Editor's note: Earlier this year, Dakota Farmer ran "Cover crop grazing trial falls short," about a cover crop research project failure, of sorts. Gabe Brown, a Bismarck, N.D., rancher, cover crop pioneer and Soil Health Consulting LLC partner, told me he had some ideas on why that project didn't turn out like expected. The following is his first in a four-part series of why cover crops sometimes fail and what you can do to increase your odds of success.
By Gabe Brown and Allen Williams
The term "cover crop" is everywhere today. You read about "cover crops" in farming magazines and ag news, and it's the hot topic at many agricultural conferences, workshops and field days. As farmers and ranchers, we are told that we really need to plant cover crops to protect the soil, build new soil organic matter, reduce input costs, reduce runoff and erosion, and even feed our next cash crop. So, more producers are trying out cover crops in an effort to improve their bottom line.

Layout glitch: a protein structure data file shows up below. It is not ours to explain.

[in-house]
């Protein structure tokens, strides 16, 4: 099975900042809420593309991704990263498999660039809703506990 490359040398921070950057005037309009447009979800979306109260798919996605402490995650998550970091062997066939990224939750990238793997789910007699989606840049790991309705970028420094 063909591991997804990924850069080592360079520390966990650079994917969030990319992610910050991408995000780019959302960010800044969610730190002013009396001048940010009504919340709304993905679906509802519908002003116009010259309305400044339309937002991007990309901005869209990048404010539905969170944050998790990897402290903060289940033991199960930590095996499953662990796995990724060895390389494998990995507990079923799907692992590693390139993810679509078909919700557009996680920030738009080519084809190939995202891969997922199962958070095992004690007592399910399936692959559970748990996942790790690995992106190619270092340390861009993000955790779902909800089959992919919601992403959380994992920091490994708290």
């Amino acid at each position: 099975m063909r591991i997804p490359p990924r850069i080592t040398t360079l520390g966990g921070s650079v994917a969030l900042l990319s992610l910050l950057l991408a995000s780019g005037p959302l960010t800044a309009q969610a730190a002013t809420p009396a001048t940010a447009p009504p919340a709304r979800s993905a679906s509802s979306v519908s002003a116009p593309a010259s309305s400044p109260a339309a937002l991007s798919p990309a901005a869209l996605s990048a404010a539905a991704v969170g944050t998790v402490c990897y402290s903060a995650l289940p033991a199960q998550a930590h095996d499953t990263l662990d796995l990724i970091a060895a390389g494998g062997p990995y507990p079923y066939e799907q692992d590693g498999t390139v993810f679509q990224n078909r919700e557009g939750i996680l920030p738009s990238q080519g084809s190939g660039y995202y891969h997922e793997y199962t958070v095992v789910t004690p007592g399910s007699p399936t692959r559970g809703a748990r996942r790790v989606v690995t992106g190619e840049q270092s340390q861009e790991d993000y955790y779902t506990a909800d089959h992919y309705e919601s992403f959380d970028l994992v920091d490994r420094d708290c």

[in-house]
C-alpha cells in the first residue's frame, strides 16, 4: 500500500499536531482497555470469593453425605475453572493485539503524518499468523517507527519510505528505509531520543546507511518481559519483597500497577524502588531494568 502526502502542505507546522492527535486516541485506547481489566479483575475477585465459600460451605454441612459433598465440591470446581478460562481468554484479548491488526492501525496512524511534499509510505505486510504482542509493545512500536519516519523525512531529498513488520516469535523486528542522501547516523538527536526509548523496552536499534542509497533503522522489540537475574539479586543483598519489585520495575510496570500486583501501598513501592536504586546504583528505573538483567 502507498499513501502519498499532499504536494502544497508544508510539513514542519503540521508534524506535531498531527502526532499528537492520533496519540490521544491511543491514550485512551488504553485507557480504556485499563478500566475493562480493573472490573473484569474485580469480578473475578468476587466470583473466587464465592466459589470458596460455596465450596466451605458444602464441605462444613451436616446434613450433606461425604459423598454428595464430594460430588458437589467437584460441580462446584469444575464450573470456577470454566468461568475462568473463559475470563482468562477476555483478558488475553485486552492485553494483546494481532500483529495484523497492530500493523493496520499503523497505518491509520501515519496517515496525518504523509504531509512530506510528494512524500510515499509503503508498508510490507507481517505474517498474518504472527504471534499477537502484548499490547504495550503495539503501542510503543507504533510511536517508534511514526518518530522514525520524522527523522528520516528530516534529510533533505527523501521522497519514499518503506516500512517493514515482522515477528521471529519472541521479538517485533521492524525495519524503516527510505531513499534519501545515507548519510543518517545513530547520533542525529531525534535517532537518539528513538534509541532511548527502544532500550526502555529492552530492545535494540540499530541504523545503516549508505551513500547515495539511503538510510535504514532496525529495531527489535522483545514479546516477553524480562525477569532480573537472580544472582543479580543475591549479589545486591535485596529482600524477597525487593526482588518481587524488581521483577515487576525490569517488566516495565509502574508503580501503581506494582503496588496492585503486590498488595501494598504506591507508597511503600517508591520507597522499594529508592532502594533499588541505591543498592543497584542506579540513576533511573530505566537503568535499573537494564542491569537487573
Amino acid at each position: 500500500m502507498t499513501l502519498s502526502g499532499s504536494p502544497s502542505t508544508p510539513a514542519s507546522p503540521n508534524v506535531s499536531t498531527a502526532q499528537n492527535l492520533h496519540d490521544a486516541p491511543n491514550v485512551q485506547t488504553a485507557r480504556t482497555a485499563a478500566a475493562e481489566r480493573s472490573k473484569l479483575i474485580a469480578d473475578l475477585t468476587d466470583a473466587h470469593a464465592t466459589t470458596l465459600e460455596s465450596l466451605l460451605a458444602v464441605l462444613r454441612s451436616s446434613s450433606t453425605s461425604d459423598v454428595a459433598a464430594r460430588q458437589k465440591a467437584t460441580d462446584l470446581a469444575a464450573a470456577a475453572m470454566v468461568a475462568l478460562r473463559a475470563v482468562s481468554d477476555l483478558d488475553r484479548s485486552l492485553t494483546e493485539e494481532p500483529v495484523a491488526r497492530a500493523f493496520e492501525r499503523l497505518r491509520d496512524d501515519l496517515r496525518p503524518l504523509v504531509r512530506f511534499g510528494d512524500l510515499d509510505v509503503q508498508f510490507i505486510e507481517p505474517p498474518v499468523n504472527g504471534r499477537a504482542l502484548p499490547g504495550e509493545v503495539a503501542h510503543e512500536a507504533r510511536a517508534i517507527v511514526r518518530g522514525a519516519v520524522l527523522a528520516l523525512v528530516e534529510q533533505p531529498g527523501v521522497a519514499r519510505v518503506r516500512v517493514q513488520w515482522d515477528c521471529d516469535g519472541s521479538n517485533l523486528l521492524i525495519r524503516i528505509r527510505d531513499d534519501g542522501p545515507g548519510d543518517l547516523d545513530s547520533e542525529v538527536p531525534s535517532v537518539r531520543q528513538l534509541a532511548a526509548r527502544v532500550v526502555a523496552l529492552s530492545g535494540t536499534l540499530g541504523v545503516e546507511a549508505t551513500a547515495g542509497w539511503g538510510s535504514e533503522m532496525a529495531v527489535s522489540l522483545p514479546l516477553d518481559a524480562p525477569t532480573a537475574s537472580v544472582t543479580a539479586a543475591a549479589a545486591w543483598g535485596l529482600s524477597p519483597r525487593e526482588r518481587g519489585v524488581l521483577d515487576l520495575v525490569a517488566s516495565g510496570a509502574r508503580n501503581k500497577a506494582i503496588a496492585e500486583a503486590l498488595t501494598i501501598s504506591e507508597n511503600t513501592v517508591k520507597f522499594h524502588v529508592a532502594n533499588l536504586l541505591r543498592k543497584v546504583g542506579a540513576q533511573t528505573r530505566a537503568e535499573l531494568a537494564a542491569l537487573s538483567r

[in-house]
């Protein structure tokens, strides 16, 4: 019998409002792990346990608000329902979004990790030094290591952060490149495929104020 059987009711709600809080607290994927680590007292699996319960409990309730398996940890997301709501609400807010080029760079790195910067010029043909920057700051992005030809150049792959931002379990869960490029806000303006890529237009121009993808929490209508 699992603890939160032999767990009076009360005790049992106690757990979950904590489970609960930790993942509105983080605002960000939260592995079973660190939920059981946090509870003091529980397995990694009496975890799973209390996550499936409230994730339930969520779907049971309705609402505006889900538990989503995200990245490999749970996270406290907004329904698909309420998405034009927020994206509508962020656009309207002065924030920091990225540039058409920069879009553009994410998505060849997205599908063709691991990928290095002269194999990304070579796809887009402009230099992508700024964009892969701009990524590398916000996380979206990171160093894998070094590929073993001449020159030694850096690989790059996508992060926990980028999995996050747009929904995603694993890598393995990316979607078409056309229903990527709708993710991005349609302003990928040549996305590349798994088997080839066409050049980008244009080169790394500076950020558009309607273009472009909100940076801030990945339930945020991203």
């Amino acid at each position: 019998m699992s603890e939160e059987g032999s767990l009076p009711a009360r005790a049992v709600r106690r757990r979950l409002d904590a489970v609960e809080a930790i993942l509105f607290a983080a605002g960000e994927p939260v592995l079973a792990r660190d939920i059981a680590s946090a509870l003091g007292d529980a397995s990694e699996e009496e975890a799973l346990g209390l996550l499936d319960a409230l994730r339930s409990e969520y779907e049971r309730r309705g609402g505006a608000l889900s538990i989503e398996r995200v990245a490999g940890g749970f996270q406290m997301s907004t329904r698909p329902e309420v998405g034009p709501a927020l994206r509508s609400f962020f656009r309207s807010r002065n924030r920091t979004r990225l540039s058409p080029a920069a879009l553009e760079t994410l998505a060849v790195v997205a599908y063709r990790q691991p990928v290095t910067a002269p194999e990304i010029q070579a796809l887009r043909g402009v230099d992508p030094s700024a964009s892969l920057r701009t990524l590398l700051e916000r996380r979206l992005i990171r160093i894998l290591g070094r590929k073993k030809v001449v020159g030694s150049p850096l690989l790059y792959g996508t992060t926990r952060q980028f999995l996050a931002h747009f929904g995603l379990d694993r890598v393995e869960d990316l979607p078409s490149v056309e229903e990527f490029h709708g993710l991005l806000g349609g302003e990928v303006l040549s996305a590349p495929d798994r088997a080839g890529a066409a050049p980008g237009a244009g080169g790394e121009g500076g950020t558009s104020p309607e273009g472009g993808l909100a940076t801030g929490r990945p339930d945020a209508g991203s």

However, sometimes an article is written about those who have tried cover crops and experienced failures. The question then becomes, do cover crops deliver on the promises, or are they just an effort by some to sell more seed? Why do some cover crops fail?
The first question we would like to ask is, do farmers sometimes have cash crop failures? The obvious answer is, "yes." Farmers often experience cash crop failure. Since cash crops sometimes fail, do we stop planting them? No, we plow ahead (pun intended). We actually expect some failure in our cash crops, and we readily accept that as a part of doing business. However, many of those same farmers who have experienced repeated failure through the years with their cash crops give up after their first unsuccessful attempt at planting a cover crop.
Brown and Williams are farmers from Bismarck, N.D., and Winston-Salem, N.C., respectively and are partners in Soil Health Consultants, LLC.